5 Reasons Why Being On Top During Sex May Not Be The Best Position For You

You don't have to read the Kama Sutra to know that there is no one way to have sex. No matter your gender or sexual orientation, if you're willing to get creative enough and maybe even risk a sex-related injury, there are hundreds of sex positions that couples can try. While this may be a fact, most of us stick to a handful of tried-and-true positions and rarely deviate from them.


One of the more common positions involves being on top during sex. Once known as cowgirl — a term that's been scrapped for its lack of inclusivity — this position is when the person being penetrated gets on top and rides the penis or dildo of their partner. If you can confidentially embrace being on top, a major perk is how fantastic clitoral stimulation can be thanks to your partner's pubic bone. But for all its potential orgasm-inducing moans, it's not without its downsides.

"Whether it is due to body size, ability, or self-esteem, there are many reasons women may shy away from being on top," certified sex therapist Jennifer A. Wiessner, CST told Prevention. "For many women it's uncomfortable and more like a workout." Honestly, who wants to give their core and thighs an intense exercise session while they're trying to experience pleasure? Probably not many people, although there's surely a kink for that. If you don't like being on top, first know that you're not alone. Secondly, even if you've yet to discover why, there's a legitimate reason for it.


You experience discomfort or pain

According to the Mayo Clinic, roughly 40% of people with vulvas have experienced pain during intercourse. Although the reasons for this range from things like endometriosis and fibroids to infections and hormonal changes, sometimes the pain is due to the sexual position because it allows for such deep penetration.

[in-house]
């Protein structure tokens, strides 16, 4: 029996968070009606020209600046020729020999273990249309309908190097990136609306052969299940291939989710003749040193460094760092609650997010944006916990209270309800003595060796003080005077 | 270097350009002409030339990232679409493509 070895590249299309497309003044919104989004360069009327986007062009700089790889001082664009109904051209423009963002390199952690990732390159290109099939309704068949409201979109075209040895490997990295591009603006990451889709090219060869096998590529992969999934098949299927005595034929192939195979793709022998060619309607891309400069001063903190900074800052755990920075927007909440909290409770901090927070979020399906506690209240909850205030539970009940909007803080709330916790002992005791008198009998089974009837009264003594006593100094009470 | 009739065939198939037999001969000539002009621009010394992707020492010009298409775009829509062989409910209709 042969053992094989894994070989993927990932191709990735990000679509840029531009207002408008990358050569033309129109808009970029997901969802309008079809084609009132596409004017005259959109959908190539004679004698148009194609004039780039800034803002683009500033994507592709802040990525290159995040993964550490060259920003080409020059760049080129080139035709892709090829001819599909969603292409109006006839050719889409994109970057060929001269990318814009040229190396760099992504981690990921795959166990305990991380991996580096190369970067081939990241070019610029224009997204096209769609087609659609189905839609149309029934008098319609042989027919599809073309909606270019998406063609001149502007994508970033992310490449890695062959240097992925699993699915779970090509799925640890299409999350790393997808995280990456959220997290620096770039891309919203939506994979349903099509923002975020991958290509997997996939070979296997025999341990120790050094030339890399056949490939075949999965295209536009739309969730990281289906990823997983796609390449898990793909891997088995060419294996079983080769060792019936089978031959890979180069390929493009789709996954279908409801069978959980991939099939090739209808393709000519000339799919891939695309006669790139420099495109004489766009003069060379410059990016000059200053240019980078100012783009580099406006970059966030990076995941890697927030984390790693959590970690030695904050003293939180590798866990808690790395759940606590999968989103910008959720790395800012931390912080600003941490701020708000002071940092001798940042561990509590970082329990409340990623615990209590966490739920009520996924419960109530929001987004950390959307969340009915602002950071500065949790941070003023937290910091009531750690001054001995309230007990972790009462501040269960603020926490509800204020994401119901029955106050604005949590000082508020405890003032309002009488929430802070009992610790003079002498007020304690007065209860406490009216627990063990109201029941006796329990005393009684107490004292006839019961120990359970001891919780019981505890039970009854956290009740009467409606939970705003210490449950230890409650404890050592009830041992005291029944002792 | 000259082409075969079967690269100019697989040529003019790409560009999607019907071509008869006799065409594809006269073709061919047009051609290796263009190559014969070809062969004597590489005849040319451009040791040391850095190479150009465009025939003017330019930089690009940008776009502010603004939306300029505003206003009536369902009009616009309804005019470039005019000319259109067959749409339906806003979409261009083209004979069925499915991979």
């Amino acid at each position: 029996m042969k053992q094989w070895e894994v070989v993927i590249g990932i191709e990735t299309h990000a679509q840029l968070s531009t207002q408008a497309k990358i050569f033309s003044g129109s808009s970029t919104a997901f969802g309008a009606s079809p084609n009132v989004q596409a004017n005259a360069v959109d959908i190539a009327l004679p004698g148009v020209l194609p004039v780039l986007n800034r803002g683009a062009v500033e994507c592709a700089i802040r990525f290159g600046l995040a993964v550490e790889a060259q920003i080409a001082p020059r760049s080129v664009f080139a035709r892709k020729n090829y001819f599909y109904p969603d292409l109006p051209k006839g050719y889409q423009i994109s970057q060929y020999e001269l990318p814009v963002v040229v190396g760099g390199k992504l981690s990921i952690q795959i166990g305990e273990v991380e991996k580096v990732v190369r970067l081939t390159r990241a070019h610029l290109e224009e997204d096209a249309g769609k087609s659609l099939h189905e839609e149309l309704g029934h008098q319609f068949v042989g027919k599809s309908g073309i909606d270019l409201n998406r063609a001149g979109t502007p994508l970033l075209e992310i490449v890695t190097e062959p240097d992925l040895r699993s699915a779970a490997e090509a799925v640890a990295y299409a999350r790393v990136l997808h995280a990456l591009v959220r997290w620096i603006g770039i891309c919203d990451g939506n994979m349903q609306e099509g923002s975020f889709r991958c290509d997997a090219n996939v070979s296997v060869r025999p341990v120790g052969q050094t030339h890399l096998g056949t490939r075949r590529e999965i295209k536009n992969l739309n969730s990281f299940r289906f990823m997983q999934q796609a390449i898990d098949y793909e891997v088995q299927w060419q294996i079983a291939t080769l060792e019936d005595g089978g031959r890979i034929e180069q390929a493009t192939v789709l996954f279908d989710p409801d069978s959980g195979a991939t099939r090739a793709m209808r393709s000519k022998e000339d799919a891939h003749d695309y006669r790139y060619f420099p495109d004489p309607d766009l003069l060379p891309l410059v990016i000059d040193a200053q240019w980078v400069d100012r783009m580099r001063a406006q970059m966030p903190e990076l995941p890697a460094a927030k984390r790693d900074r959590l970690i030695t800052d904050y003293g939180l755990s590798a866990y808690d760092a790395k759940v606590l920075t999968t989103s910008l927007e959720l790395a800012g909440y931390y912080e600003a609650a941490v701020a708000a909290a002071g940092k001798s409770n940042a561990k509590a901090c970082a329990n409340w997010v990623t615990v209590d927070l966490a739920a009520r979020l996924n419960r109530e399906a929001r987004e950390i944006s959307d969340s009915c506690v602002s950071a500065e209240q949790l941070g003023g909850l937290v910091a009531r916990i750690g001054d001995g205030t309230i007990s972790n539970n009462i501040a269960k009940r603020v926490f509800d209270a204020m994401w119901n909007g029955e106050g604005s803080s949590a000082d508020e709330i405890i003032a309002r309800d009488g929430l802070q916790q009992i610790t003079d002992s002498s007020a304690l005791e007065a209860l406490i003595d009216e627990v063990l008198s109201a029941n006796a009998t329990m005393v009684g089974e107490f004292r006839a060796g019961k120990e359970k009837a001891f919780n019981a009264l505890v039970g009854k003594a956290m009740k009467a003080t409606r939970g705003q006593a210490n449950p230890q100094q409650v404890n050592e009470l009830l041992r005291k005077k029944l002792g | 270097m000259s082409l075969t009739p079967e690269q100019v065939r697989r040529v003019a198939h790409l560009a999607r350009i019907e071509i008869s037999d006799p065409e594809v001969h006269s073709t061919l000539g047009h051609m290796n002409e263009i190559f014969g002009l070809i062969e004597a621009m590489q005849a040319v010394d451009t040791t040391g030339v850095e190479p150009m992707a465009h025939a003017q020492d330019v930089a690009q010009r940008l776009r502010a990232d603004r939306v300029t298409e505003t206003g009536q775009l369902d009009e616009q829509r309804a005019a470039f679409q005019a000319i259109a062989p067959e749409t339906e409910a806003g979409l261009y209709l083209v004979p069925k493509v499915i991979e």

"When the cervix and uterus are bumped repetitively during sex, the shock spreads through the surrounding pelvic ligaments," OB/GYN Kameelah Phillips, MD told Reader's Digest. This not only results in pain during intercourse, but even cramps after sex. And, naturally, the larger the penis or dildo penetrating you, the more amplified these sensations are. 

This can sometimes be prevented if you're 100% aroused because it lengthens the inside of the vagina and leads to more natural lubrication. But once you've experienced painful intercourse, it's a thought that's hard to shake. "If you're having sex and you're not aroused and fearing the onset of pain, it can affect your body's ability to accommodate penetration, which then causes more pain," pelvic floor therapist Dr. Samantha DuFlo told Bustle. In other words, things can get complicated and you could be turned off completely from being on top forever — which is fine.


You're not a fan of being on display

Even if you're not completely naked when you're on top, you're still very much on display. You're the star of the show! Even extroverts with all the confidence in the world can get wrapped up in what they look like to their partner from that angle. A 2010 study published in the Journal of Sexual Medicine found that sexual satisfaction can be directly linked to how women fear their partner will perceive them during sex. From body image to physical conditions that impact performance and similar negative thinking, sexual difficulties for women often stem from mental stress taking them out of the moment.